The enchanted isle in the Atlantic has captured the curiosity of visitors for centuries.
by Louise Hogan
Ireland’s beauty has sent location scouts in search of perfect film locations for the likes of Star Wars and Game of Thrones. Not to mention it being a photographer’s dream, with picture-perfect vistas to photograph (complete with rainbows).
It’s also an idea place to road trip on the Wild Atlantic Way, one of the most beautiful coastal routes in the world.
Here is my Ireland’s list:
1. The Wild Atlantic Way is the longest coastal route in the world
Over 1,500 miles long, the Wild Atlantic Way was coined ‘Ireland’s Route 66’ by Conde Nast Traveler. Stretching the entire Western coast of Ireland, this continuous stretch of roadway encompasses some truly stunning sights and cultural experiences.
2. Feel the Force
Skellig Micheal, an otherworldly island 7 miles off the southwest coast of Ireland, recently featured in Star Wars: The Force movie. A UNESCO world heritage site that holds the remains of a sixth century monastery, Skellig Micheal and its smaller sister island are strikingly spectacular.
3. Go Celtic in Connemara
For many people, the wild West coast is the ‘real Ireland’; particularly Connemara, in County Galway. The largest Irish speaking area in the country has a wild rugged landscape of bogs, mountains and ruggedly beautiful coastline.
4. Taste the Burren
At first glance, the Burren- a karst region of glacial era rock formations stretching towards the Atlantic Ocean- may not seem the most likely area to become a European Destination of Excellence for Gastronomy. But it’s home to a dazzling array of local food producers- from chocolate factories to goats cheese farms- all bound by a commitment to maximise the use of local produce as much as possible. Explore the best of Irish produce in this beautiful setting.
5. Revel in the Ring of Kerry
The Ring of Kerry is the Ireland of your dreams, featuring lush green mountains and valleys, quaint villages and historic ruins. A narrow, winding 179 km route encircling the Iveragh Peninsula takes you through this often misty landscape- but the weather only adds to the atmosphere!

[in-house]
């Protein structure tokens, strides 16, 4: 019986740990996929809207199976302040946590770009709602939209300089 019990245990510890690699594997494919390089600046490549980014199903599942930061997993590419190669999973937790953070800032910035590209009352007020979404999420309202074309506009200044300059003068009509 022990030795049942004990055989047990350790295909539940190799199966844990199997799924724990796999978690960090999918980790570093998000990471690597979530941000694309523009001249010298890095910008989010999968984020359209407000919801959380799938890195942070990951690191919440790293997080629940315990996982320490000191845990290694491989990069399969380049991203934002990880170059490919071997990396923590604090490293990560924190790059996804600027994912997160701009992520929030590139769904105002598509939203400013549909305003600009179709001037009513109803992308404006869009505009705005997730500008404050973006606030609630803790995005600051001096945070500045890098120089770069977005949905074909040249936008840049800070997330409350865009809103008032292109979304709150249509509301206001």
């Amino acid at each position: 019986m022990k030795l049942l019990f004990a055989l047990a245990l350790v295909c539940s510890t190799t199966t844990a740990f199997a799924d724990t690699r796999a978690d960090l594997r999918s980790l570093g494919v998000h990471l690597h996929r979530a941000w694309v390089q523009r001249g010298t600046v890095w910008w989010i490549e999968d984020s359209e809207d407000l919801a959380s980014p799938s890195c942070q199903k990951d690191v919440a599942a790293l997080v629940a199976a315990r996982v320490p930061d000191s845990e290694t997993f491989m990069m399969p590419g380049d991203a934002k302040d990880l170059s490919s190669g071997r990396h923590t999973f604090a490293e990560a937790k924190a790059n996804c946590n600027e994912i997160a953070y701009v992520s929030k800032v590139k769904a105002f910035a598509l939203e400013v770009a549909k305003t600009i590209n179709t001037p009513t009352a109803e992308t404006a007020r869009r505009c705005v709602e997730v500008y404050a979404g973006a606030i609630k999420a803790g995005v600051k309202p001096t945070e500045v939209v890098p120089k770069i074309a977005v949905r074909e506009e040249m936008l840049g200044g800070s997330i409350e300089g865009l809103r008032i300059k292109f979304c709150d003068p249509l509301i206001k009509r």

6. Galway City
Everyone’s favourite Irish city, Galway is a pretty harbour town famed for its arts, culture and craic. Vibrant and fun filled, Galway is the only Irish city you’re likely to come across Irish being spoken in every day life.
7. Get a Second Passport
The Wild Atlantic Way Passport allows you to collect a stamp for each discovery point along the way and serves as a unique reminder of your epic trip. Each passport has a unique number so is completely individual to you and each of the 188 discovery points along the route has its own separate stamp!
8. Spend the night in a lighthouse
There are seven different lighthouses you can stay overnight stretching along the Wild Atlantic Way, from Donegal right down to Cork. While some are self-catering, Clare Island Lighthouse in County Mayo is a luxury B&B which serves a 6 course dinner.
Did you know?
Ireland’s Wild Atlantic Way is the longest-defined coastal driving route in the world, stretching over 2,500 kilometers (1,550 miles) from County Donegal in the north to County Cork in the south.
The route features a rugged coastline, stunning landscapes, and unique cultural experiences along the way, and it is a popular destination for visitors to Ireland.
However, despite its popularity, there are still many hidden gems to discover along the Wild Atlantic Way, including secluded beaches, charming villages, and historical landmarks.
A little history:
The concept of the Wild Atlantic Way was first proposed by Fáilte Ireland, the country’s national tourism development authority, in 2008 as a way to promote tourism along Ireland’s rugged western coastline. The route officially opened in 2014 after several years of planning and development.
The Wild Atlantic Way follows Ireland’s western coastline, starting at the Inishowen Peninsula in County Donegal in the north and ending at Kinsale in County Cork in the south. The route includes over 2,500 km of scenic driving, passing through some of the most stunning coastal scenery in the world, including the Cliffs of Moher, the Skellig Islands, and the Connemara National Park.
The Wild Atlantic Way was designed to showcase the natural beauty, cultural heritage, and unique character of the western region of Ireland and has helped to boost tourism in the area.
The route has become one of Ireland’s most popular tourist destinations, attracting visitors from all over the world. Today, the Wild Atlantic Way is not just a driving route but also offers a wide range of activities, such as hiking, surfing, kayaking, and cycling, as well as opportunities to experience the local culture, food, and hospitality.
Follow our writer: Louise Hogan